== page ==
Taking “The Road Not Taken” with Phyllis and Eugene

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Phyllis and Eugene Unterschuetz

“Here we are, year 2022 and we’re still dealing with race in America. Where do we go from here and how do we get there?”

That’s the question I started with from a list of 15 I’d planned to get answers to from Phyllis and Eugene Unterschuetz, authors of “Longing Stories of Racial Healing” before another author, Mona Matthews, joined us for lunch.

But little did I know that 90 minutes would transpire, and we would never get back to my list that, had we, would have taken us way beyond the restaurant’s closing.

Now about their book.

Hey, talk about Robert Frost’s poem, “The Road Not Taken,” their book chronicles a white couple’s personal account of a ten-year journey across the country in their RV, one that forced them to reconsider their comfortable notions about race as they forged new relationships with people of African descent across the nation. Their stories describe a longing to heal by them – and I suspect others – from racial tensions that has so deeply wounded this country and continue to plague us.

With scintillating prose, the authors draw the reader into the moment, walking side by side with them, sharing the same observations, nuances and sounds of cross racial dynamics. Their stories are deliberate, sometimes stumbling, efforts to learn about the delicate nature of Black/white relations. It delves into the authors’ efforts to connect with the “racial other,” look squarely at the roots of their racial conditioning and allow their eyes to be opened to racial realities of others they’d been previously unaware of.

For yours truly, the book’s table of contents is a potpourri of eye-catching chapter titles, a “where do I start” challenge for a linear person like me who is conditioned to reading chapters in sequence, from beginning to end.

Case in point, I was lured to the “Confrontations” chapter in which Phyllis shares her mix of emotions when she encountered “Emilio,” the first Mexican she’d ever met and, later, when she happened upon a group of young Mexican boys on a corner and, in the moment, her conditioned inclination to avoid them, cross the street and averted her eyes away from them. What she learned about them and, more importantly, about herself is forever etched in her memory.

Next, in a striking comparison to race in America today, Gene’s chapter, “That’s a Lid,” describes what happened when two “strange” Black men walked into a restaurant, the diners all white, his innocent complimentary comment to one of them, and an eye-opening positive outcome that surprised him.

For the authors, their discovery of and use of the “Cycle of Racial Conditioning” was a game-changer. The model begins with misinformation resulting in fear, mistrust, and separation.

From childhood, we receive messages about who we are and who others are and the superiority of one group versus others. It comes from families, friends, institutions, and the media. It is the misinformation phase.

Fed by misinformation, separation (We don’t want to be around people “like that”) is the next phase in the cycle. It’s the breeding ground for stereotypes.

The final – and most disturbing say the authors – phase is “internalized oppression” when members of targeted groups accept the stereotypes about themselves and act on them which reinforces the stereotype. That furthers the separation, bringing the cycle full circle.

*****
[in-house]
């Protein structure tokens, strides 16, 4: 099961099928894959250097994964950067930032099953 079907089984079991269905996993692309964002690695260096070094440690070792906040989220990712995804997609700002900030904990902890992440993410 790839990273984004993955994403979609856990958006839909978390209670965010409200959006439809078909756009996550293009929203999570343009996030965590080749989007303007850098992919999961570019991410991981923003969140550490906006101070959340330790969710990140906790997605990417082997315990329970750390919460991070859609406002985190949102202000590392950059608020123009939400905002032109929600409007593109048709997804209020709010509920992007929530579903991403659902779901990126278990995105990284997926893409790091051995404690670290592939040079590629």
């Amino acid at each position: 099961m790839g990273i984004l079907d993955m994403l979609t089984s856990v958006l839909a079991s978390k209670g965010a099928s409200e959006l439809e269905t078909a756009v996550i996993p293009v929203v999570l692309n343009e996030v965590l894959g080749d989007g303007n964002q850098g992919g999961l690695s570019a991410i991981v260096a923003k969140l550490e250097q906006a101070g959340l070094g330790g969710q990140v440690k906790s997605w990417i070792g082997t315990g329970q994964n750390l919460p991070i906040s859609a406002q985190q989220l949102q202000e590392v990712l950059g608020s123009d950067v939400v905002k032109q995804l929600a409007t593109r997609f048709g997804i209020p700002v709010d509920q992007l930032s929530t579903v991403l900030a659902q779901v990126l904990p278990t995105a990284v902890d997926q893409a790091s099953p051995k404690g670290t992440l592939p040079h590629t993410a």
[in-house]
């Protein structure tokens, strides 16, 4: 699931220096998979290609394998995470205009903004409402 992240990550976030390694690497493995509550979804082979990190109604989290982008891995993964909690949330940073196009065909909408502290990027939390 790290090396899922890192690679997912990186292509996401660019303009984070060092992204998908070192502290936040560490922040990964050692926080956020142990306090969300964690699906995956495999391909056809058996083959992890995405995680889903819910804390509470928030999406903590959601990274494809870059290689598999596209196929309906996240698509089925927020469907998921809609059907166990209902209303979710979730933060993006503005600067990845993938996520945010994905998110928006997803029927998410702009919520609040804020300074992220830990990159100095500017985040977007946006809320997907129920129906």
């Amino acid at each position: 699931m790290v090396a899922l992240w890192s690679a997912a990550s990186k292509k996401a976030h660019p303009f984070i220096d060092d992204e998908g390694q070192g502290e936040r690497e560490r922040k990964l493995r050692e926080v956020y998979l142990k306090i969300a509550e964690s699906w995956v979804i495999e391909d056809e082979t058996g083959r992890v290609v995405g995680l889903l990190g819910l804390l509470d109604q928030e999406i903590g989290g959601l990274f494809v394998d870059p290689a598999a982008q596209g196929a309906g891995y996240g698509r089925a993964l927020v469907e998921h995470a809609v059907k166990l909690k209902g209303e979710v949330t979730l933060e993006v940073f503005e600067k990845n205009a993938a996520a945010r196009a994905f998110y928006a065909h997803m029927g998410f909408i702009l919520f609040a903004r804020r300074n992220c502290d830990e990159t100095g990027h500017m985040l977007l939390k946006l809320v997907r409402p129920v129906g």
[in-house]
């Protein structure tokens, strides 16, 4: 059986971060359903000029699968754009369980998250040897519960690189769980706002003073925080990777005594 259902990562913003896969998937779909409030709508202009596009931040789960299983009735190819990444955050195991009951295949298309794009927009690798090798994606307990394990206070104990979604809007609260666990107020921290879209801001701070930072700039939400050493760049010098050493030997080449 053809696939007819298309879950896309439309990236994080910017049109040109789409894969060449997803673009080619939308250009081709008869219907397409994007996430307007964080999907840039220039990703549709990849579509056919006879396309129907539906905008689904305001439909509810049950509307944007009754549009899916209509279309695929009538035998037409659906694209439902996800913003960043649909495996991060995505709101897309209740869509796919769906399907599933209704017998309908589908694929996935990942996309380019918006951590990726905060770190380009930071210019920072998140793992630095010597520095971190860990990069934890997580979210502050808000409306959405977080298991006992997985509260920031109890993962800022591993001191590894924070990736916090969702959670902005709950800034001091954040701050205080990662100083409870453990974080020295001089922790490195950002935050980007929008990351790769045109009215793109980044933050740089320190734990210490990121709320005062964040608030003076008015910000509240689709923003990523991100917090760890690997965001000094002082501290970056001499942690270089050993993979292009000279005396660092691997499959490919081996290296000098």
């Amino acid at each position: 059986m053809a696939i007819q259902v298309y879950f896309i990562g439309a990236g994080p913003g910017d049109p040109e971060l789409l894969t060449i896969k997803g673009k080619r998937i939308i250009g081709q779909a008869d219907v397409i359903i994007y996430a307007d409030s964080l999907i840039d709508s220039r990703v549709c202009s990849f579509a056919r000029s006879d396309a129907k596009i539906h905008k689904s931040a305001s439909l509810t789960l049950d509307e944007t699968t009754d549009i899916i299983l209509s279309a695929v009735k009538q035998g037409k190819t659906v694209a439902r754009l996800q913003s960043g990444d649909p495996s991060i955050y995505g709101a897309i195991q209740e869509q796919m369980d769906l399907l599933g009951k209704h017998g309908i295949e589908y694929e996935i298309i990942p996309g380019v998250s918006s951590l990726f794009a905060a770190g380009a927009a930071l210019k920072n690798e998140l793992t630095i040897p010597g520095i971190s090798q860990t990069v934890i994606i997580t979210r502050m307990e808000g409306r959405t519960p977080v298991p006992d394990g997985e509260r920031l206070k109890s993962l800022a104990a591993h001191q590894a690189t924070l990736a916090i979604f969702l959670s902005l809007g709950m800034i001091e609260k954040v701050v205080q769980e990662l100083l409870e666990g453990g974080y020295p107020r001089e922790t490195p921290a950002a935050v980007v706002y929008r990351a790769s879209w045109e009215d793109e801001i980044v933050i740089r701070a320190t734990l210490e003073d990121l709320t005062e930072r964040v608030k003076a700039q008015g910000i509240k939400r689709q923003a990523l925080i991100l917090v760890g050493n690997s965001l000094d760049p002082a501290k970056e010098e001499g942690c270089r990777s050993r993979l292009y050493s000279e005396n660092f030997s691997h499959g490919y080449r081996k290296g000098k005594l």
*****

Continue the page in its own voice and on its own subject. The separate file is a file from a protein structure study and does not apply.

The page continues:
Which brings this to the question – how can we break the cycle?

The answer, say our authors, is at the separation stage. We must be willing and courageous enough to take baby steps in developing relationships with others who are different. “Relationships are the cure for separation; they are the simplest, most logical and most joyful ways to break the cycle.”

Okay, in case you’re wondering, here are some of the questions from my list that we did not get around to:

  1. “White?” “Anglo?” “European?” How do you prefer to be called?
  2. Why does race in a black/white context remain such a difficult subject to talk about cross racially?
  3. What are some of the most common “landmines” that sometimes torpedo genuine attempts at cross racial dialogues?
  4. If you could both roll the clock, back say 25 years, what do you think you could have done differently in the space of race relations based on what you know now?
  5. Describe a time when you kept your distance or mouth shut because you feared being misunderstood or rejected by someone different.
  6. Describe a situation when you actively sought assurance or approval from a person of color?
  7. What is one mistake you hope to never make around a person of color, or you hope a person of color never makes around you?
  8. What do you suspect persons of color would like you white people to stop doing, continue doing, or start doing, to break down barriers to trust and authentic relations with them?
  9. What does “patronizing” people of color and others look like and how can one interrupt it?
    We will tackle these questions and many more in the days ahead. In the end, one cannot walk away from these and other questions and this book without self-discovery and reflection.
    Here we’re talking about baby steps, and pretty good ones at that.

© Terry Howard is an award-winning writer and storyteller. He is also a contributing writer with the Chattanooga News Chronicle, The American Diversity Report, The Douglas County Sentinel, Hometown Advantage News, Blackmarket.com, co-founder of the “26 Tiny Paint Brushes” writers’ guild, recipient of the 2019 Dr. Martin Luther King, Jr. Leadership Award and 3rd place winner of the 2022 Georgia Press Award.